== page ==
Not all Ayurveda experts will confirm to my measurement method. Samhitas specify no specific method of determining Swaanguli. Everybody interprets it based on their own experience and word of tradition. Some contemporary professors have suggested measuring across the proximal interphalangeal joint of middle finger. However it gives significantly incorrect measurements for people having this joint previously affected by arthritic pathologies. Also, it doesn’t discount the natural fat cover of the body, as there are only tendons over that joint, and negligible fat. So this is the method I prefer personally, and though unreviewed, this “Rajandekar method” has never failed me.
How to interpret Swaanguli measures –
Waist – 36 to 40 Swaanguli
Mid thigh – 24 Swaanguli
Calf – 16 Swaanguli
Base of calf – 14 Swaanguli
A deviation of more than +/- 20% (one-fifth) from these measures is generally considered pathological, and should be taken a consult for.
The added advantage of this method is that, not only does it diagnose obesity/ thinness, but also points out the distribution pattern of fat on individual body parts, which has significant value in diagnosis of several other diseases / conditions too.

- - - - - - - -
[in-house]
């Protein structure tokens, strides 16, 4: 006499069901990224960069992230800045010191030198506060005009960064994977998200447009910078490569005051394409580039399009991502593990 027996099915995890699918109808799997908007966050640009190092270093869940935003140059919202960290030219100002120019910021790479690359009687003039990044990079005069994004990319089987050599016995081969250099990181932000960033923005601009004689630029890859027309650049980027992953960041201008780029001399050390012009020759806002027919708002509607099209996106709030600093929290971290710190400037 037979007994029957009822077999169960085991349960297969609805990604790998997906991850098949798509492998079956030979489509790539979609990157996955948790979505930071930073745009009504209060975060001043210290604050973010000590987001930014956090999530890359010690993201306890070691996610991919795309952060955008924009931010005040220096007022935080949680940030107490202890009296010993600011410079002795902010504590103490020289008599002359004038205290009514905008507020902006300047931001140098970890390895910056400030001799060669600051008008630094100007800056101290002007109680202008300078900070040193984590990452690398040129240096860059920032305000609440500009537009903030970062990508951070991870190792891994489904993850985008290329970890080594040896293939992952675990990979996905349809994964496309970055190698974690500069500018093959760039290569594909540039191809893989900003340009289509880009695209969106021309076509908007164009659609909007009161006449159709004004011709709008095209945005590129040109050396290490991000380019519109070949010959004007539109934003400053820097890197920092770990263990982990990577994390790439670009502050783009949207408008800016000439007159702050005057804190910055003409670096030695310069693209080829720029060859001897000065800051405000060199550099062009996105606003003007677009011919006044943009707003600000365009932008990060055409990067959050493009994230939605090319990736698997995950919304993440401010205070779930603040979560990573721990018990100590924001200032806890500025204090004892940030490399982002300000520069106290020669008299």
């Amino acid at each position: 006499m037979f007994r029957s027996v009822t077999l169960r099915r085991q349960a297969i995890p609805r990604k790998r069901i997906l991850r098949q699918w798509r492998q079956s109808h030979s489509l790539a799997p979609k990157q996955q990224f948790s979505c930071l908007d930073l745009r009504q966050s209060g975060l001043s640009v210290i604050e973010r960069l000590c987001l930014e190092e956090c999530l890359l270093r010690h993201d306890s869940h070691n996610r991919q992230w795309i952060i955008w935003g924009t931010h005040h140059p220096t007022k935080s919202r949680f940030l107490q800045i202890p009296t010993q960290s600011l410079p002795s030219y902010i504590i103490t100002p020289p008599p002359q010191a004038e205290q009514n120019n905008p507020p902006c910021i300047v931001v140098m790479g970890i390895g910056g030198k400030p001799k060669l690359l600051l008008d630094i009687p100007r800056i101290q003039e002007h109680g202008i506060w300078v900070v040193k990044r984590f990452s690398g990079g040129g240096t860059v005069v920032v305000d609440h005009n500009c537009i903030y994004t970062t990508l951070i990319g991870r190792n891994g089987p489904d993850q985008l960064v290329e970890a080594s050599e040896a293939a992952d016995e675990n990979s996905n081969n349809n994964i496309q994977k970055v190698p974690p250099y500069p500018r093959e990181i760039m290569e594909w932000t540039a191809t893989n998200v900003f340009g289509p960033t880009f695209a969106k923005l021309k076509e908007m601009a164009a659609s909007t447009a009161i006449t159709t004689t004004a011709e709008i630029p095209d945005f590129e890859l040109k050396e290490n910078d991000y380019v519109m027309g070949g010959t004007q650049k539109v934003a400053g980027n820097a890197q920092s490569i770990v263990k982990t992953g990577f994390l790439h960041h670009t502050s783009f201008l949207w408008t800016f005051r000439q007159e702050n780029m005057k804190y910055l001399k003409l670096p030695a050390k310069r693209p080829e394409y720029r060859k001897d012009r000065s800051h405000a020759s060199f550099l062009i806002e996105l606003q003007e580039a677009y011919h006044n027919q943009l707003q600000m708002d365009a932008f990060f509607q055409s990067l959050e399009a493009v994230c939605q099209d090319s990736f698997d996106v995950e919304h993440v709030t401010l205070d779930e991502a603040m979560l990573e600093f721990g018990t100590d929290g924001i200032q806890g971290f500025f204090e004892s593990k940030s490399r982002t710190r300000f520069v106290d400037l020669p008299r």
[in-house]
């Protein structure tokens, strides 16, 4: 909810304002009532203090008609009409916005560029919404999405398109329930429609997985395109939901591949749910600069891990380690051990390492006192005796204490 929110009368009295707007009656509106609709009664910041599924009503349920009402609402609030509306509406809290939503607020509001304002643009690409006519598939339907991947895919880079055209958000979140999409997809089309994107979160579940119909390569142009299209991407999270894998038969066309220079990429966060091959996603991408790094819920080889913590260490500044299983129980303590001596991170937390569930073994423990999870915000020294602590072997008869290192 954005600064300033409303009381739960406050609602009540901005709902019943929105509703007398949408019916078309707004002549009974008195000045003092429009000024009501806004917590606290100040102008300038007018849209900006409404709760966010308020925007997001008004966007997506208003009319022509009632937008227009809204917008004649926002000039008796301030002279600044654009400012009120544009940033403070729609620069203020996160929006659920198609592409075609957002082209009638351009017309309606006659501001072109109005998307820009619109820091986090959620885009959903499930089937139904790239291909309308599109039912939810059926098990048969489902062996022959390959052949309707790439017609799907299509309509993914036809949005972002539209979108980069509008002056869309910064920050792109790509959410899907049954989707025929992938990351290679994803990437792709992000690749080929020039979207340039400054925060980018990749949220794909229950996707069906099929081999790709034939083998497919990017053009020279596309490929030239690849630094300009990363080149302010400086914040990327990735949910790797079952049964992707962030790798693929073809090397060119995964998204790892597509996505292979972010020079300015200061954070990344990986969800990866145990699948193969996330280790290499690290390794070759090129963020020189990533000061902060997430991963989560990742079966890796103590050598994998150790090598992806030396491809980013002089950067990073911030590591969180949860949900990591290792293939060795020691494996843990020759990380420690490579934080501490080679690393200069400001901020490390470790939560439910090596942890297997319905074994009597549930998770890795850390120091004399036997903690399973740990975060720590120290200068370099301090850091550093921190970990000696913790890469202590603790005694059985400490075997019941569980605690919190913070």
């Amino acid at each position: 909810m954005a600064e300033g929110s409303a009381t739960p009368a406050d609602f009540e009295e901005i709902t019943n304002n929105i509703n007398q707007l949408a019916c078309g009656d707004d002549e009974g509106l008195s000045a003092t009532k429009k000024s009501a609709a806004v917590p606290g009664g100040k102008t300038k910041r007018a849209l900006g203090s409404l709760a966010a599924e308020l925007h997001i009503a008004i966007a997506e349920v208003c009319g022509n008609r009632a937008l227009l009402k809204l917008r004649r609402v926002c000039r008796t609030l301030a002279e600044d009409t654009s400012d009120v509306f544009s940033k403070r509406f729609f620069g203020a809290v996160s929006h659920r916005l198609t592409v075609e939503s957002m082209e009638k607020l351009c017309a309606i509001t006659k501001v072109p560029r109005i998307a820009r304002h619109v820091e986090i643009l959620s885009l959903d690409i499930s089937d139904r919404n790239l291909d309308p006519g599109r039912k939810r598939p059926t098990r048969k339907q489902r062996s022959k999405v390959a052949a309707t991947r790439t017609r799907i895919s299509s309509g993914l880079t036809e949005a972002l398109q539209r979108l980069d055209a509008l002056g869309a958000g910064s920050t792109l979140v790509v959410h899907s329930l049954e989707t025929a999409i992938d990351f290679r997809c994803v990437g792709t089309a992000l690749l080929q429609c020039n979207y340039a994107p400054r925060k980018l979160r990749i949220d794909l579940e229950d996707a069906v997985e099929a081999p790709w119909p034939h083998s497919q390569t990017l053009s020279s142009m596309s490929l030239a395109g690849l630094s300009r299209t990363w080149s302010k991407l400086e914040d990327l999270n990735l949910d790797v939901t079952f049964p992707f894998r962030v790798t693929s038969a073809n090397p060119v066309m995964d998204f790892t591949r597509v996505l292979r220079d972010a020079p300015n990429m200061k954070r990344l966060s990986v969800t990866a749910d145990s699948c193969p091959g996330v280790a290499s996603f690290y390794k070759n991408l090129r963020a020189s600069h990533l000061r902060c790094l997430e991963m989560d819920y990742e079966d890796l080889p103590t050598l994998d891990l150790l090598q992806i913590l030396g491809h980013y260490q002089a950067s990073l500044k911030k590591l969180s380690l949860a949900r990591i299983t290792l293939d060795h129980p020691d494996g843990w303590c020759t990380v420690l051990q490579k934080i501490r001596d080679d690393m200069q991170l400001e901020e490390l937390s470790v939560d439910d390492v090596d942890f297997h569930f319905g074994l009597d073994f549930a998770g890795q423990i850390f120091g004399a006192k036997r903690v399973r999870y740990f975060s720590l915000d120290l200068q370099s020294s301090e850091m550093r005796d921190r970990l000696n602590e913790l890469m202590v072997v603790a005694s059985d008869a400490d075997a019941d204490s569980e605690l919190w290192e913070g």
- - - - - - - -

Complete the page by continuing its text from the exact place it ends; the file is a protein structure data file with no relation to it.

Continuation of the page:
Bonus: Some other clinically important standard measures –
* Mouth width – 4 Swaanguli (for plastic surgeries)
* Forehead height – 4 Swaanguli (same)
* Adult female hip circumference – 24 Swaanguli (for assessing normal child-bearing capacity).
* Knee circumference – 14 Swaanguli (for assessing chronic arthritic swellings)
So now you know exactly, both the modern and ancient way to assess your fitness and the red flag limits within which you can control obesity/thinness with just diet and lifestyle changes; and when to consult a doctor.
Where to go from here?
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About the Author –
Dr. Harshad Rajandekar is a practising physician based out of Nasik (India), licensed to practice Ayurvedic, modern and integrative systems of medicine. He consistently explores innovative approaches to build comprehensive holistic care protocols combining the best of old and new knowledge.
This article is for patient education and informative purposes only. Nothing in it should be supposed or construed to replace or substitute professional advice in serious medical illness, or act as medical education.